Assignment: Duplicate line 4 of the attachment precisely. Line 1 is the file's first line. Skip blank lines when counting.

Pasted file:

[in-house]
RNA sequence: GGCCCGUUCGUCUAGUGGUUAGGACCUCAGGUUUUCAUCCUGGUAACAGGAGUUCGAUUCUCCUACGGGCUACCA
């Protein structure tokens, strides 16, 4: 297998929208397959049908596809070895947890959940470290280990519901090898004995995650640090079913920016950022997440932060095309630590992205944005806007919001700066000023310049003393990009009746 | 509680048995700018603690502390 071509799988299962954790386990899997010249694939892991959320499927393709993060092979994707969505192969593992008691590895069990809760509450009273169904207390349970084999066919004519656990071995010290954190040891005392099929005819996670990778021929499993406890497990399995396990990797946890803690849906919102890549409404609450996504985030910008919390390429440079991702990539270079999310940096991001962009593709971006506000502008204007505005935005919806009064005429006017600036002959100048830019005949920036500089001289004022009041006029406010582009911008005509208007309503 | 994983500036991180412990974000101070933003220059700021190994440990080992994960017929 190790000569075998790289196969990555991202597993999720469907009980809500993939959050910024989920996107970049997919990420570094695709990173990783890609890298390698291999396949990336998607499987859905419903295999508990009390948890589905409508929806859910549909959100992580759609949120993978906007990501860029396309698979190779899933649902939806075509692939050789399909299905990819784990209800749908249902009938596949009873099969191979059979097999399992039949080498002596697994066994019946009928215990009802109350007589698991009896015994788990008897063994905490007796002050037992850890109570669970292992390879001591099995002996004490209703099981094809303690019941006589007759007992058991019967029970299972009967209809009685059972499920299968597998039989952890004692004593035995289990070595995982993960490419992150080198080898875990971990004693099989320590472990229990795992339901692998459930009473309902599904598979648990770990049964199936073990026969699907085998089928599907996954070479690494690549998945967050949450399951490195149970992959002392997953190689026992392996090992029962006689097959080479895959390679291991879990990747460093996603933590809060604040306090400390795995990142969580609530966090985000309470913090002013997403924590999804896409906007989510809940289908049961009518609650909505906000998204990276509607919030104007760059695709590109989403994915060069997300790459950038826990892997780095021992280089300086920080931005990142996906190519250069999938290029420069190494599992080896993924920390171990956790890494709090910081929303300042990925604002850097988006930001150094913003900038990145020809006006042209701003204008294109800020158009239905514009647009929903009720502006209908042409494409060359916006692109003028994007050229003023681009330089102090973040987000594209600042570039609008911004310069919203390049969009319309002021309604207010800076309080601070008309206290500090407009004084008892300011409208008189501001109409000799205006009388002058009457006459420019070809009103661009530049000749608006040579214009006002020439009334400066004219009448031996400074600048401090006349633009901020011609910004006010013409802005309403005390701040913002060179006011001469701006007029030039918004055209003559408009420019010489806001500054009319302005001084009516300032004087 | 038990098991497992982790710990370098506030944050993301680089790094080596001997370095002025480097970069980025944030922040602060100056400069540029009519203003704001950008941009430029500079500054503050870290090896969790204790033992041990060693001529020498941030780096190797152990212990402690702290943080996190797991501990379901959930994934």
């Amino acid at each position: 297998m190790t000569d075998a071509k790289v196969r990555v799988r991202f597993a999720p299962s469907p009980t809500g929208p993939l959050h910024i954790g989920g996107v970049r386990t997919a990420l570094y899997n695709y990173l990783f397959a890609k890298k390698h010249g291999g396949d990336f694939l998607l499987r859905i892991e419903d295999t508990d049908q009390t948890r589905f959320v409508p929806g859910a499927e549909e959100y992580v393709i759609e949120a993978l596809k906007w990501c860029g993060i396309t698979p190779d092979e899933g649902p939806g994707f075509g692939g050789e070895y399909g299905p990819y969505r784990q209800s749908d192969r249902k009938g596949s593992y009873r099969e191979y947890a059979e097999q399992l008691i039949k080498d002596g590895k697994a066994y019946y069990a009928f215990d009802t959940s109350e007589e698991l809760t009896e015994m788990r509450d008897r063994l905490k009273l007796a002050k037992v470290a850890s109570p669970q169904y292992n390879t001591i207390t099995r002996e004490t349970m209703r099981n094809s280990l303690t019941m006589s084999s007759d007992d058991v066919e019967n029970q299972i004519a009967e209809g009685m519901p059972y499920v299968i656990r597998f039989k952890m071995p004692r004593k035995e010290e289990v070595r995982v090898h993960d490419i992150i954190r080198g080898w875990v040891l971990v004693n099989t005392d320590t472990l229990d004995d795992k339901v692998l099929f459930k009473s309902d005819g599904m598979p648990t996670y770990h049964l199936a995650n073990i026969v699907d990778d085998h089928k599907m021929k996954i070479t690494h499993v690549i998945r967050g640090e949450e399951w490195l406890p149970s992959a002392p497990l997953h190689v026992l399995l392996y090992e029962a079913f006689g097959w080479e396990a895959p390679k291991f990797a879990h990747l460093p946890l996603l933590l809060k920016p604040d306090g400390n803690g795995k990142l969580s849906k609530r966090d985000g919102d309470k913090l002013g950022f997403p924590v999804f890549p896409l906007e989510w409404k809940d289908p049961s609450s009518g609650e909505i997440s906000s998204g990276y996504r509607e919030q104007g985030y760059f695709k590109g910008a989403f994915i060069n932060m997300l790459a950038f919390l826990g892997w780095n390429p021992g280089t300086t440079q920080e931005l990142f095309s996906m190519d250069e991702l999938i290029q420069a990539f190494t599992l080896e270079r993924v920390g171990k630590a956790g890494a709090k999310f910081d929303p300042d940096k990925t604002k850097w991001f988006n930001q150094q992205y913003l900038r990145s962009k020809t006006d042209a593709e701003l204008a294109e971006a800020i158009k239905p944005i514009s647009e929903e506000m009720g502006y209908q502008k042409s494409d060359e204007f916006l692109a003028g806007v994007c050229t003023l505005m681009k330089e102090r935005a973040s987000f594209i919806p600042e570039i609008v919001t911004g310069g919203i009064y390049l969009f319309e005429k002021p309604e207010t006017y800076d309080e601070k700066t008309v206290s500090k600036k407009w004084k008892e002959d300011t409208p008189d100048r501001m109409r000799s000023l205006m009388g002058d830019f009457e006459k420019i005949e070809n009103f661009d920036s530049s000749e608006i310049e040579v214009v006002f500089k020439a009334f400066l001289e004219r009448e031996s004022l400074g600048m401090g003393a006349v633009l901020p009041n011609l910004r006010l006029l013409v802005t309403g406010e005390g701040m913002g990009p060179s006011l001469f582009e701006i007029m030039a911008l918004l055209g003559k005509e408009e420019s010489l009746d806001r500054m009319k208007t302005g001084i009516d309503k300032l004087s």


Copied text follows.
């Amino acid at each position: 297998m190790t000569d075998a071509k790289v196969r990555v799988r991202f597993a999720p299962s469907p009980t809500g929208p993939l959050h910024i954790g989920g996107v970049r386990t997919a990420l570094y899997n695709y990173l990783f397959a890609k890298k390698h010249g291999g396949d990336f694939l998607l499987r859905i892991e419903d295999t508990d049908q009390t948890r589905f959320v409508p929806g859910a499927e549909e959100y992580v393709i759609e949120a993978l596809k906007w990501c860029g993060i396309t698979p190779d092979e899933g649902p939806g994707f075509g692939g050789e070895y399909g299905p990819y969505r784990q209800s749908d192969r249902k009938g596949s593992y009873r099969e191979y947890a059979e097999q399992l008691i039949k080498d002596g590895k697994a066994y019946y069990a009928f215990d009802t959940s109350e007589e698991l809760t009896e015994m788990r509450d008897r063994l905490k009273l007796a002050k037992v470290a850890s109570p669970q169904y292992n390879t001591i207390t099995r002996e004490t349970m209703r099981n094809s280990l303690t019941m006589s084999s007759d007992d058991v066919e019967n029970q299972i004519a009967e209809g009685m519901p059972y499920v299968i656990r597998f039989k952890m071995p004692r004593k035995e010290e289990v070595r995982v090898h993960d490419i992150i954190r080198g080898w875990v040891l971990v004693n099989t005392d320590t472990l229990d004995d795992k339901v692998l099929f459930k009473s309902d005819g599904m598979p648990t996670y770990h049964l199936a995650n073990i026969v699907d990778d085998h089928k599907m021929k996954i070479t690494h499993v690549i998945r967050g640090e949450e399951w490195l406890p149970s992959a002392p497990l997953h190689v026992l399995l392996y090992e029962a079913f006689g097959w080479e396990a895959p390679k291991f990797a879990h990747l460093p946890l996603l933590l809060k920016p604040d306090g400390n803690g795995k990142l969580s849906k609530r966090d985000g919102d309470k913090l002013g950022f997403p924590v999804f890549p896409l906007e989510w409404k809940d289908p049961s609450s009518g609650e909505i997440s906000s998204g990276y996504r509607e919030q104007g985030y760059f695709k590109g910008a989403f994915i060069n932060m997300l790459a950038f919390l826990g892997w780095n390429p021992g280089t300086t440079q920080e931005l990142f095309s996906m190519d250069e991702l999938i290029q420069a990539f190494t599992l080896e270079r993924v920390g171990k630590a956790g890494a709090k999310f910081d929303p300042d940096k990925t604002k850097w991001f988006n930001q150094q992205y913003l900038r990145s962009k020809t006006d042209a593709e701003l204008a294109e971006a800020i158009k239905p944005i514009s647009e929903e506000m009720g502006y209908q502008k042409s494409d060359e204007f916006l692109a003028g806007v994007c050229t003023l505005m681009k330089e102090r935005a973040s987000f594209i919806p600042e570039i609008v919001t911004g310069g919203i009064y390049l969009f319309e005429k002021p309604e207010t006017y800076d309080e601070k700066t008309v206290s500090k600036k407009w004084k008892e002959d300011t409208p008189d100048r501001m109409r000799s000023l205006m009388g002058d830019f009457e006459k420019i005949e070809n009103f661009d920036s530049s000749e608006i310049e040579v214009v006002f500089k020439a009334f400066l001289e004219r009448e031996s004022l400074g600048m401090g003393a006349v633009l901020p009041n011609l910004r006010l006029l013409v802005t309403g406010e005390g701040m913002g990009p060179s006011l001469f582009e701006i007029m030039a911008l918004l055209g003559k005509e408009e420019s010489l009746d806001r500054m009319k208007t302005g001084i009516d309503k300032l004087s």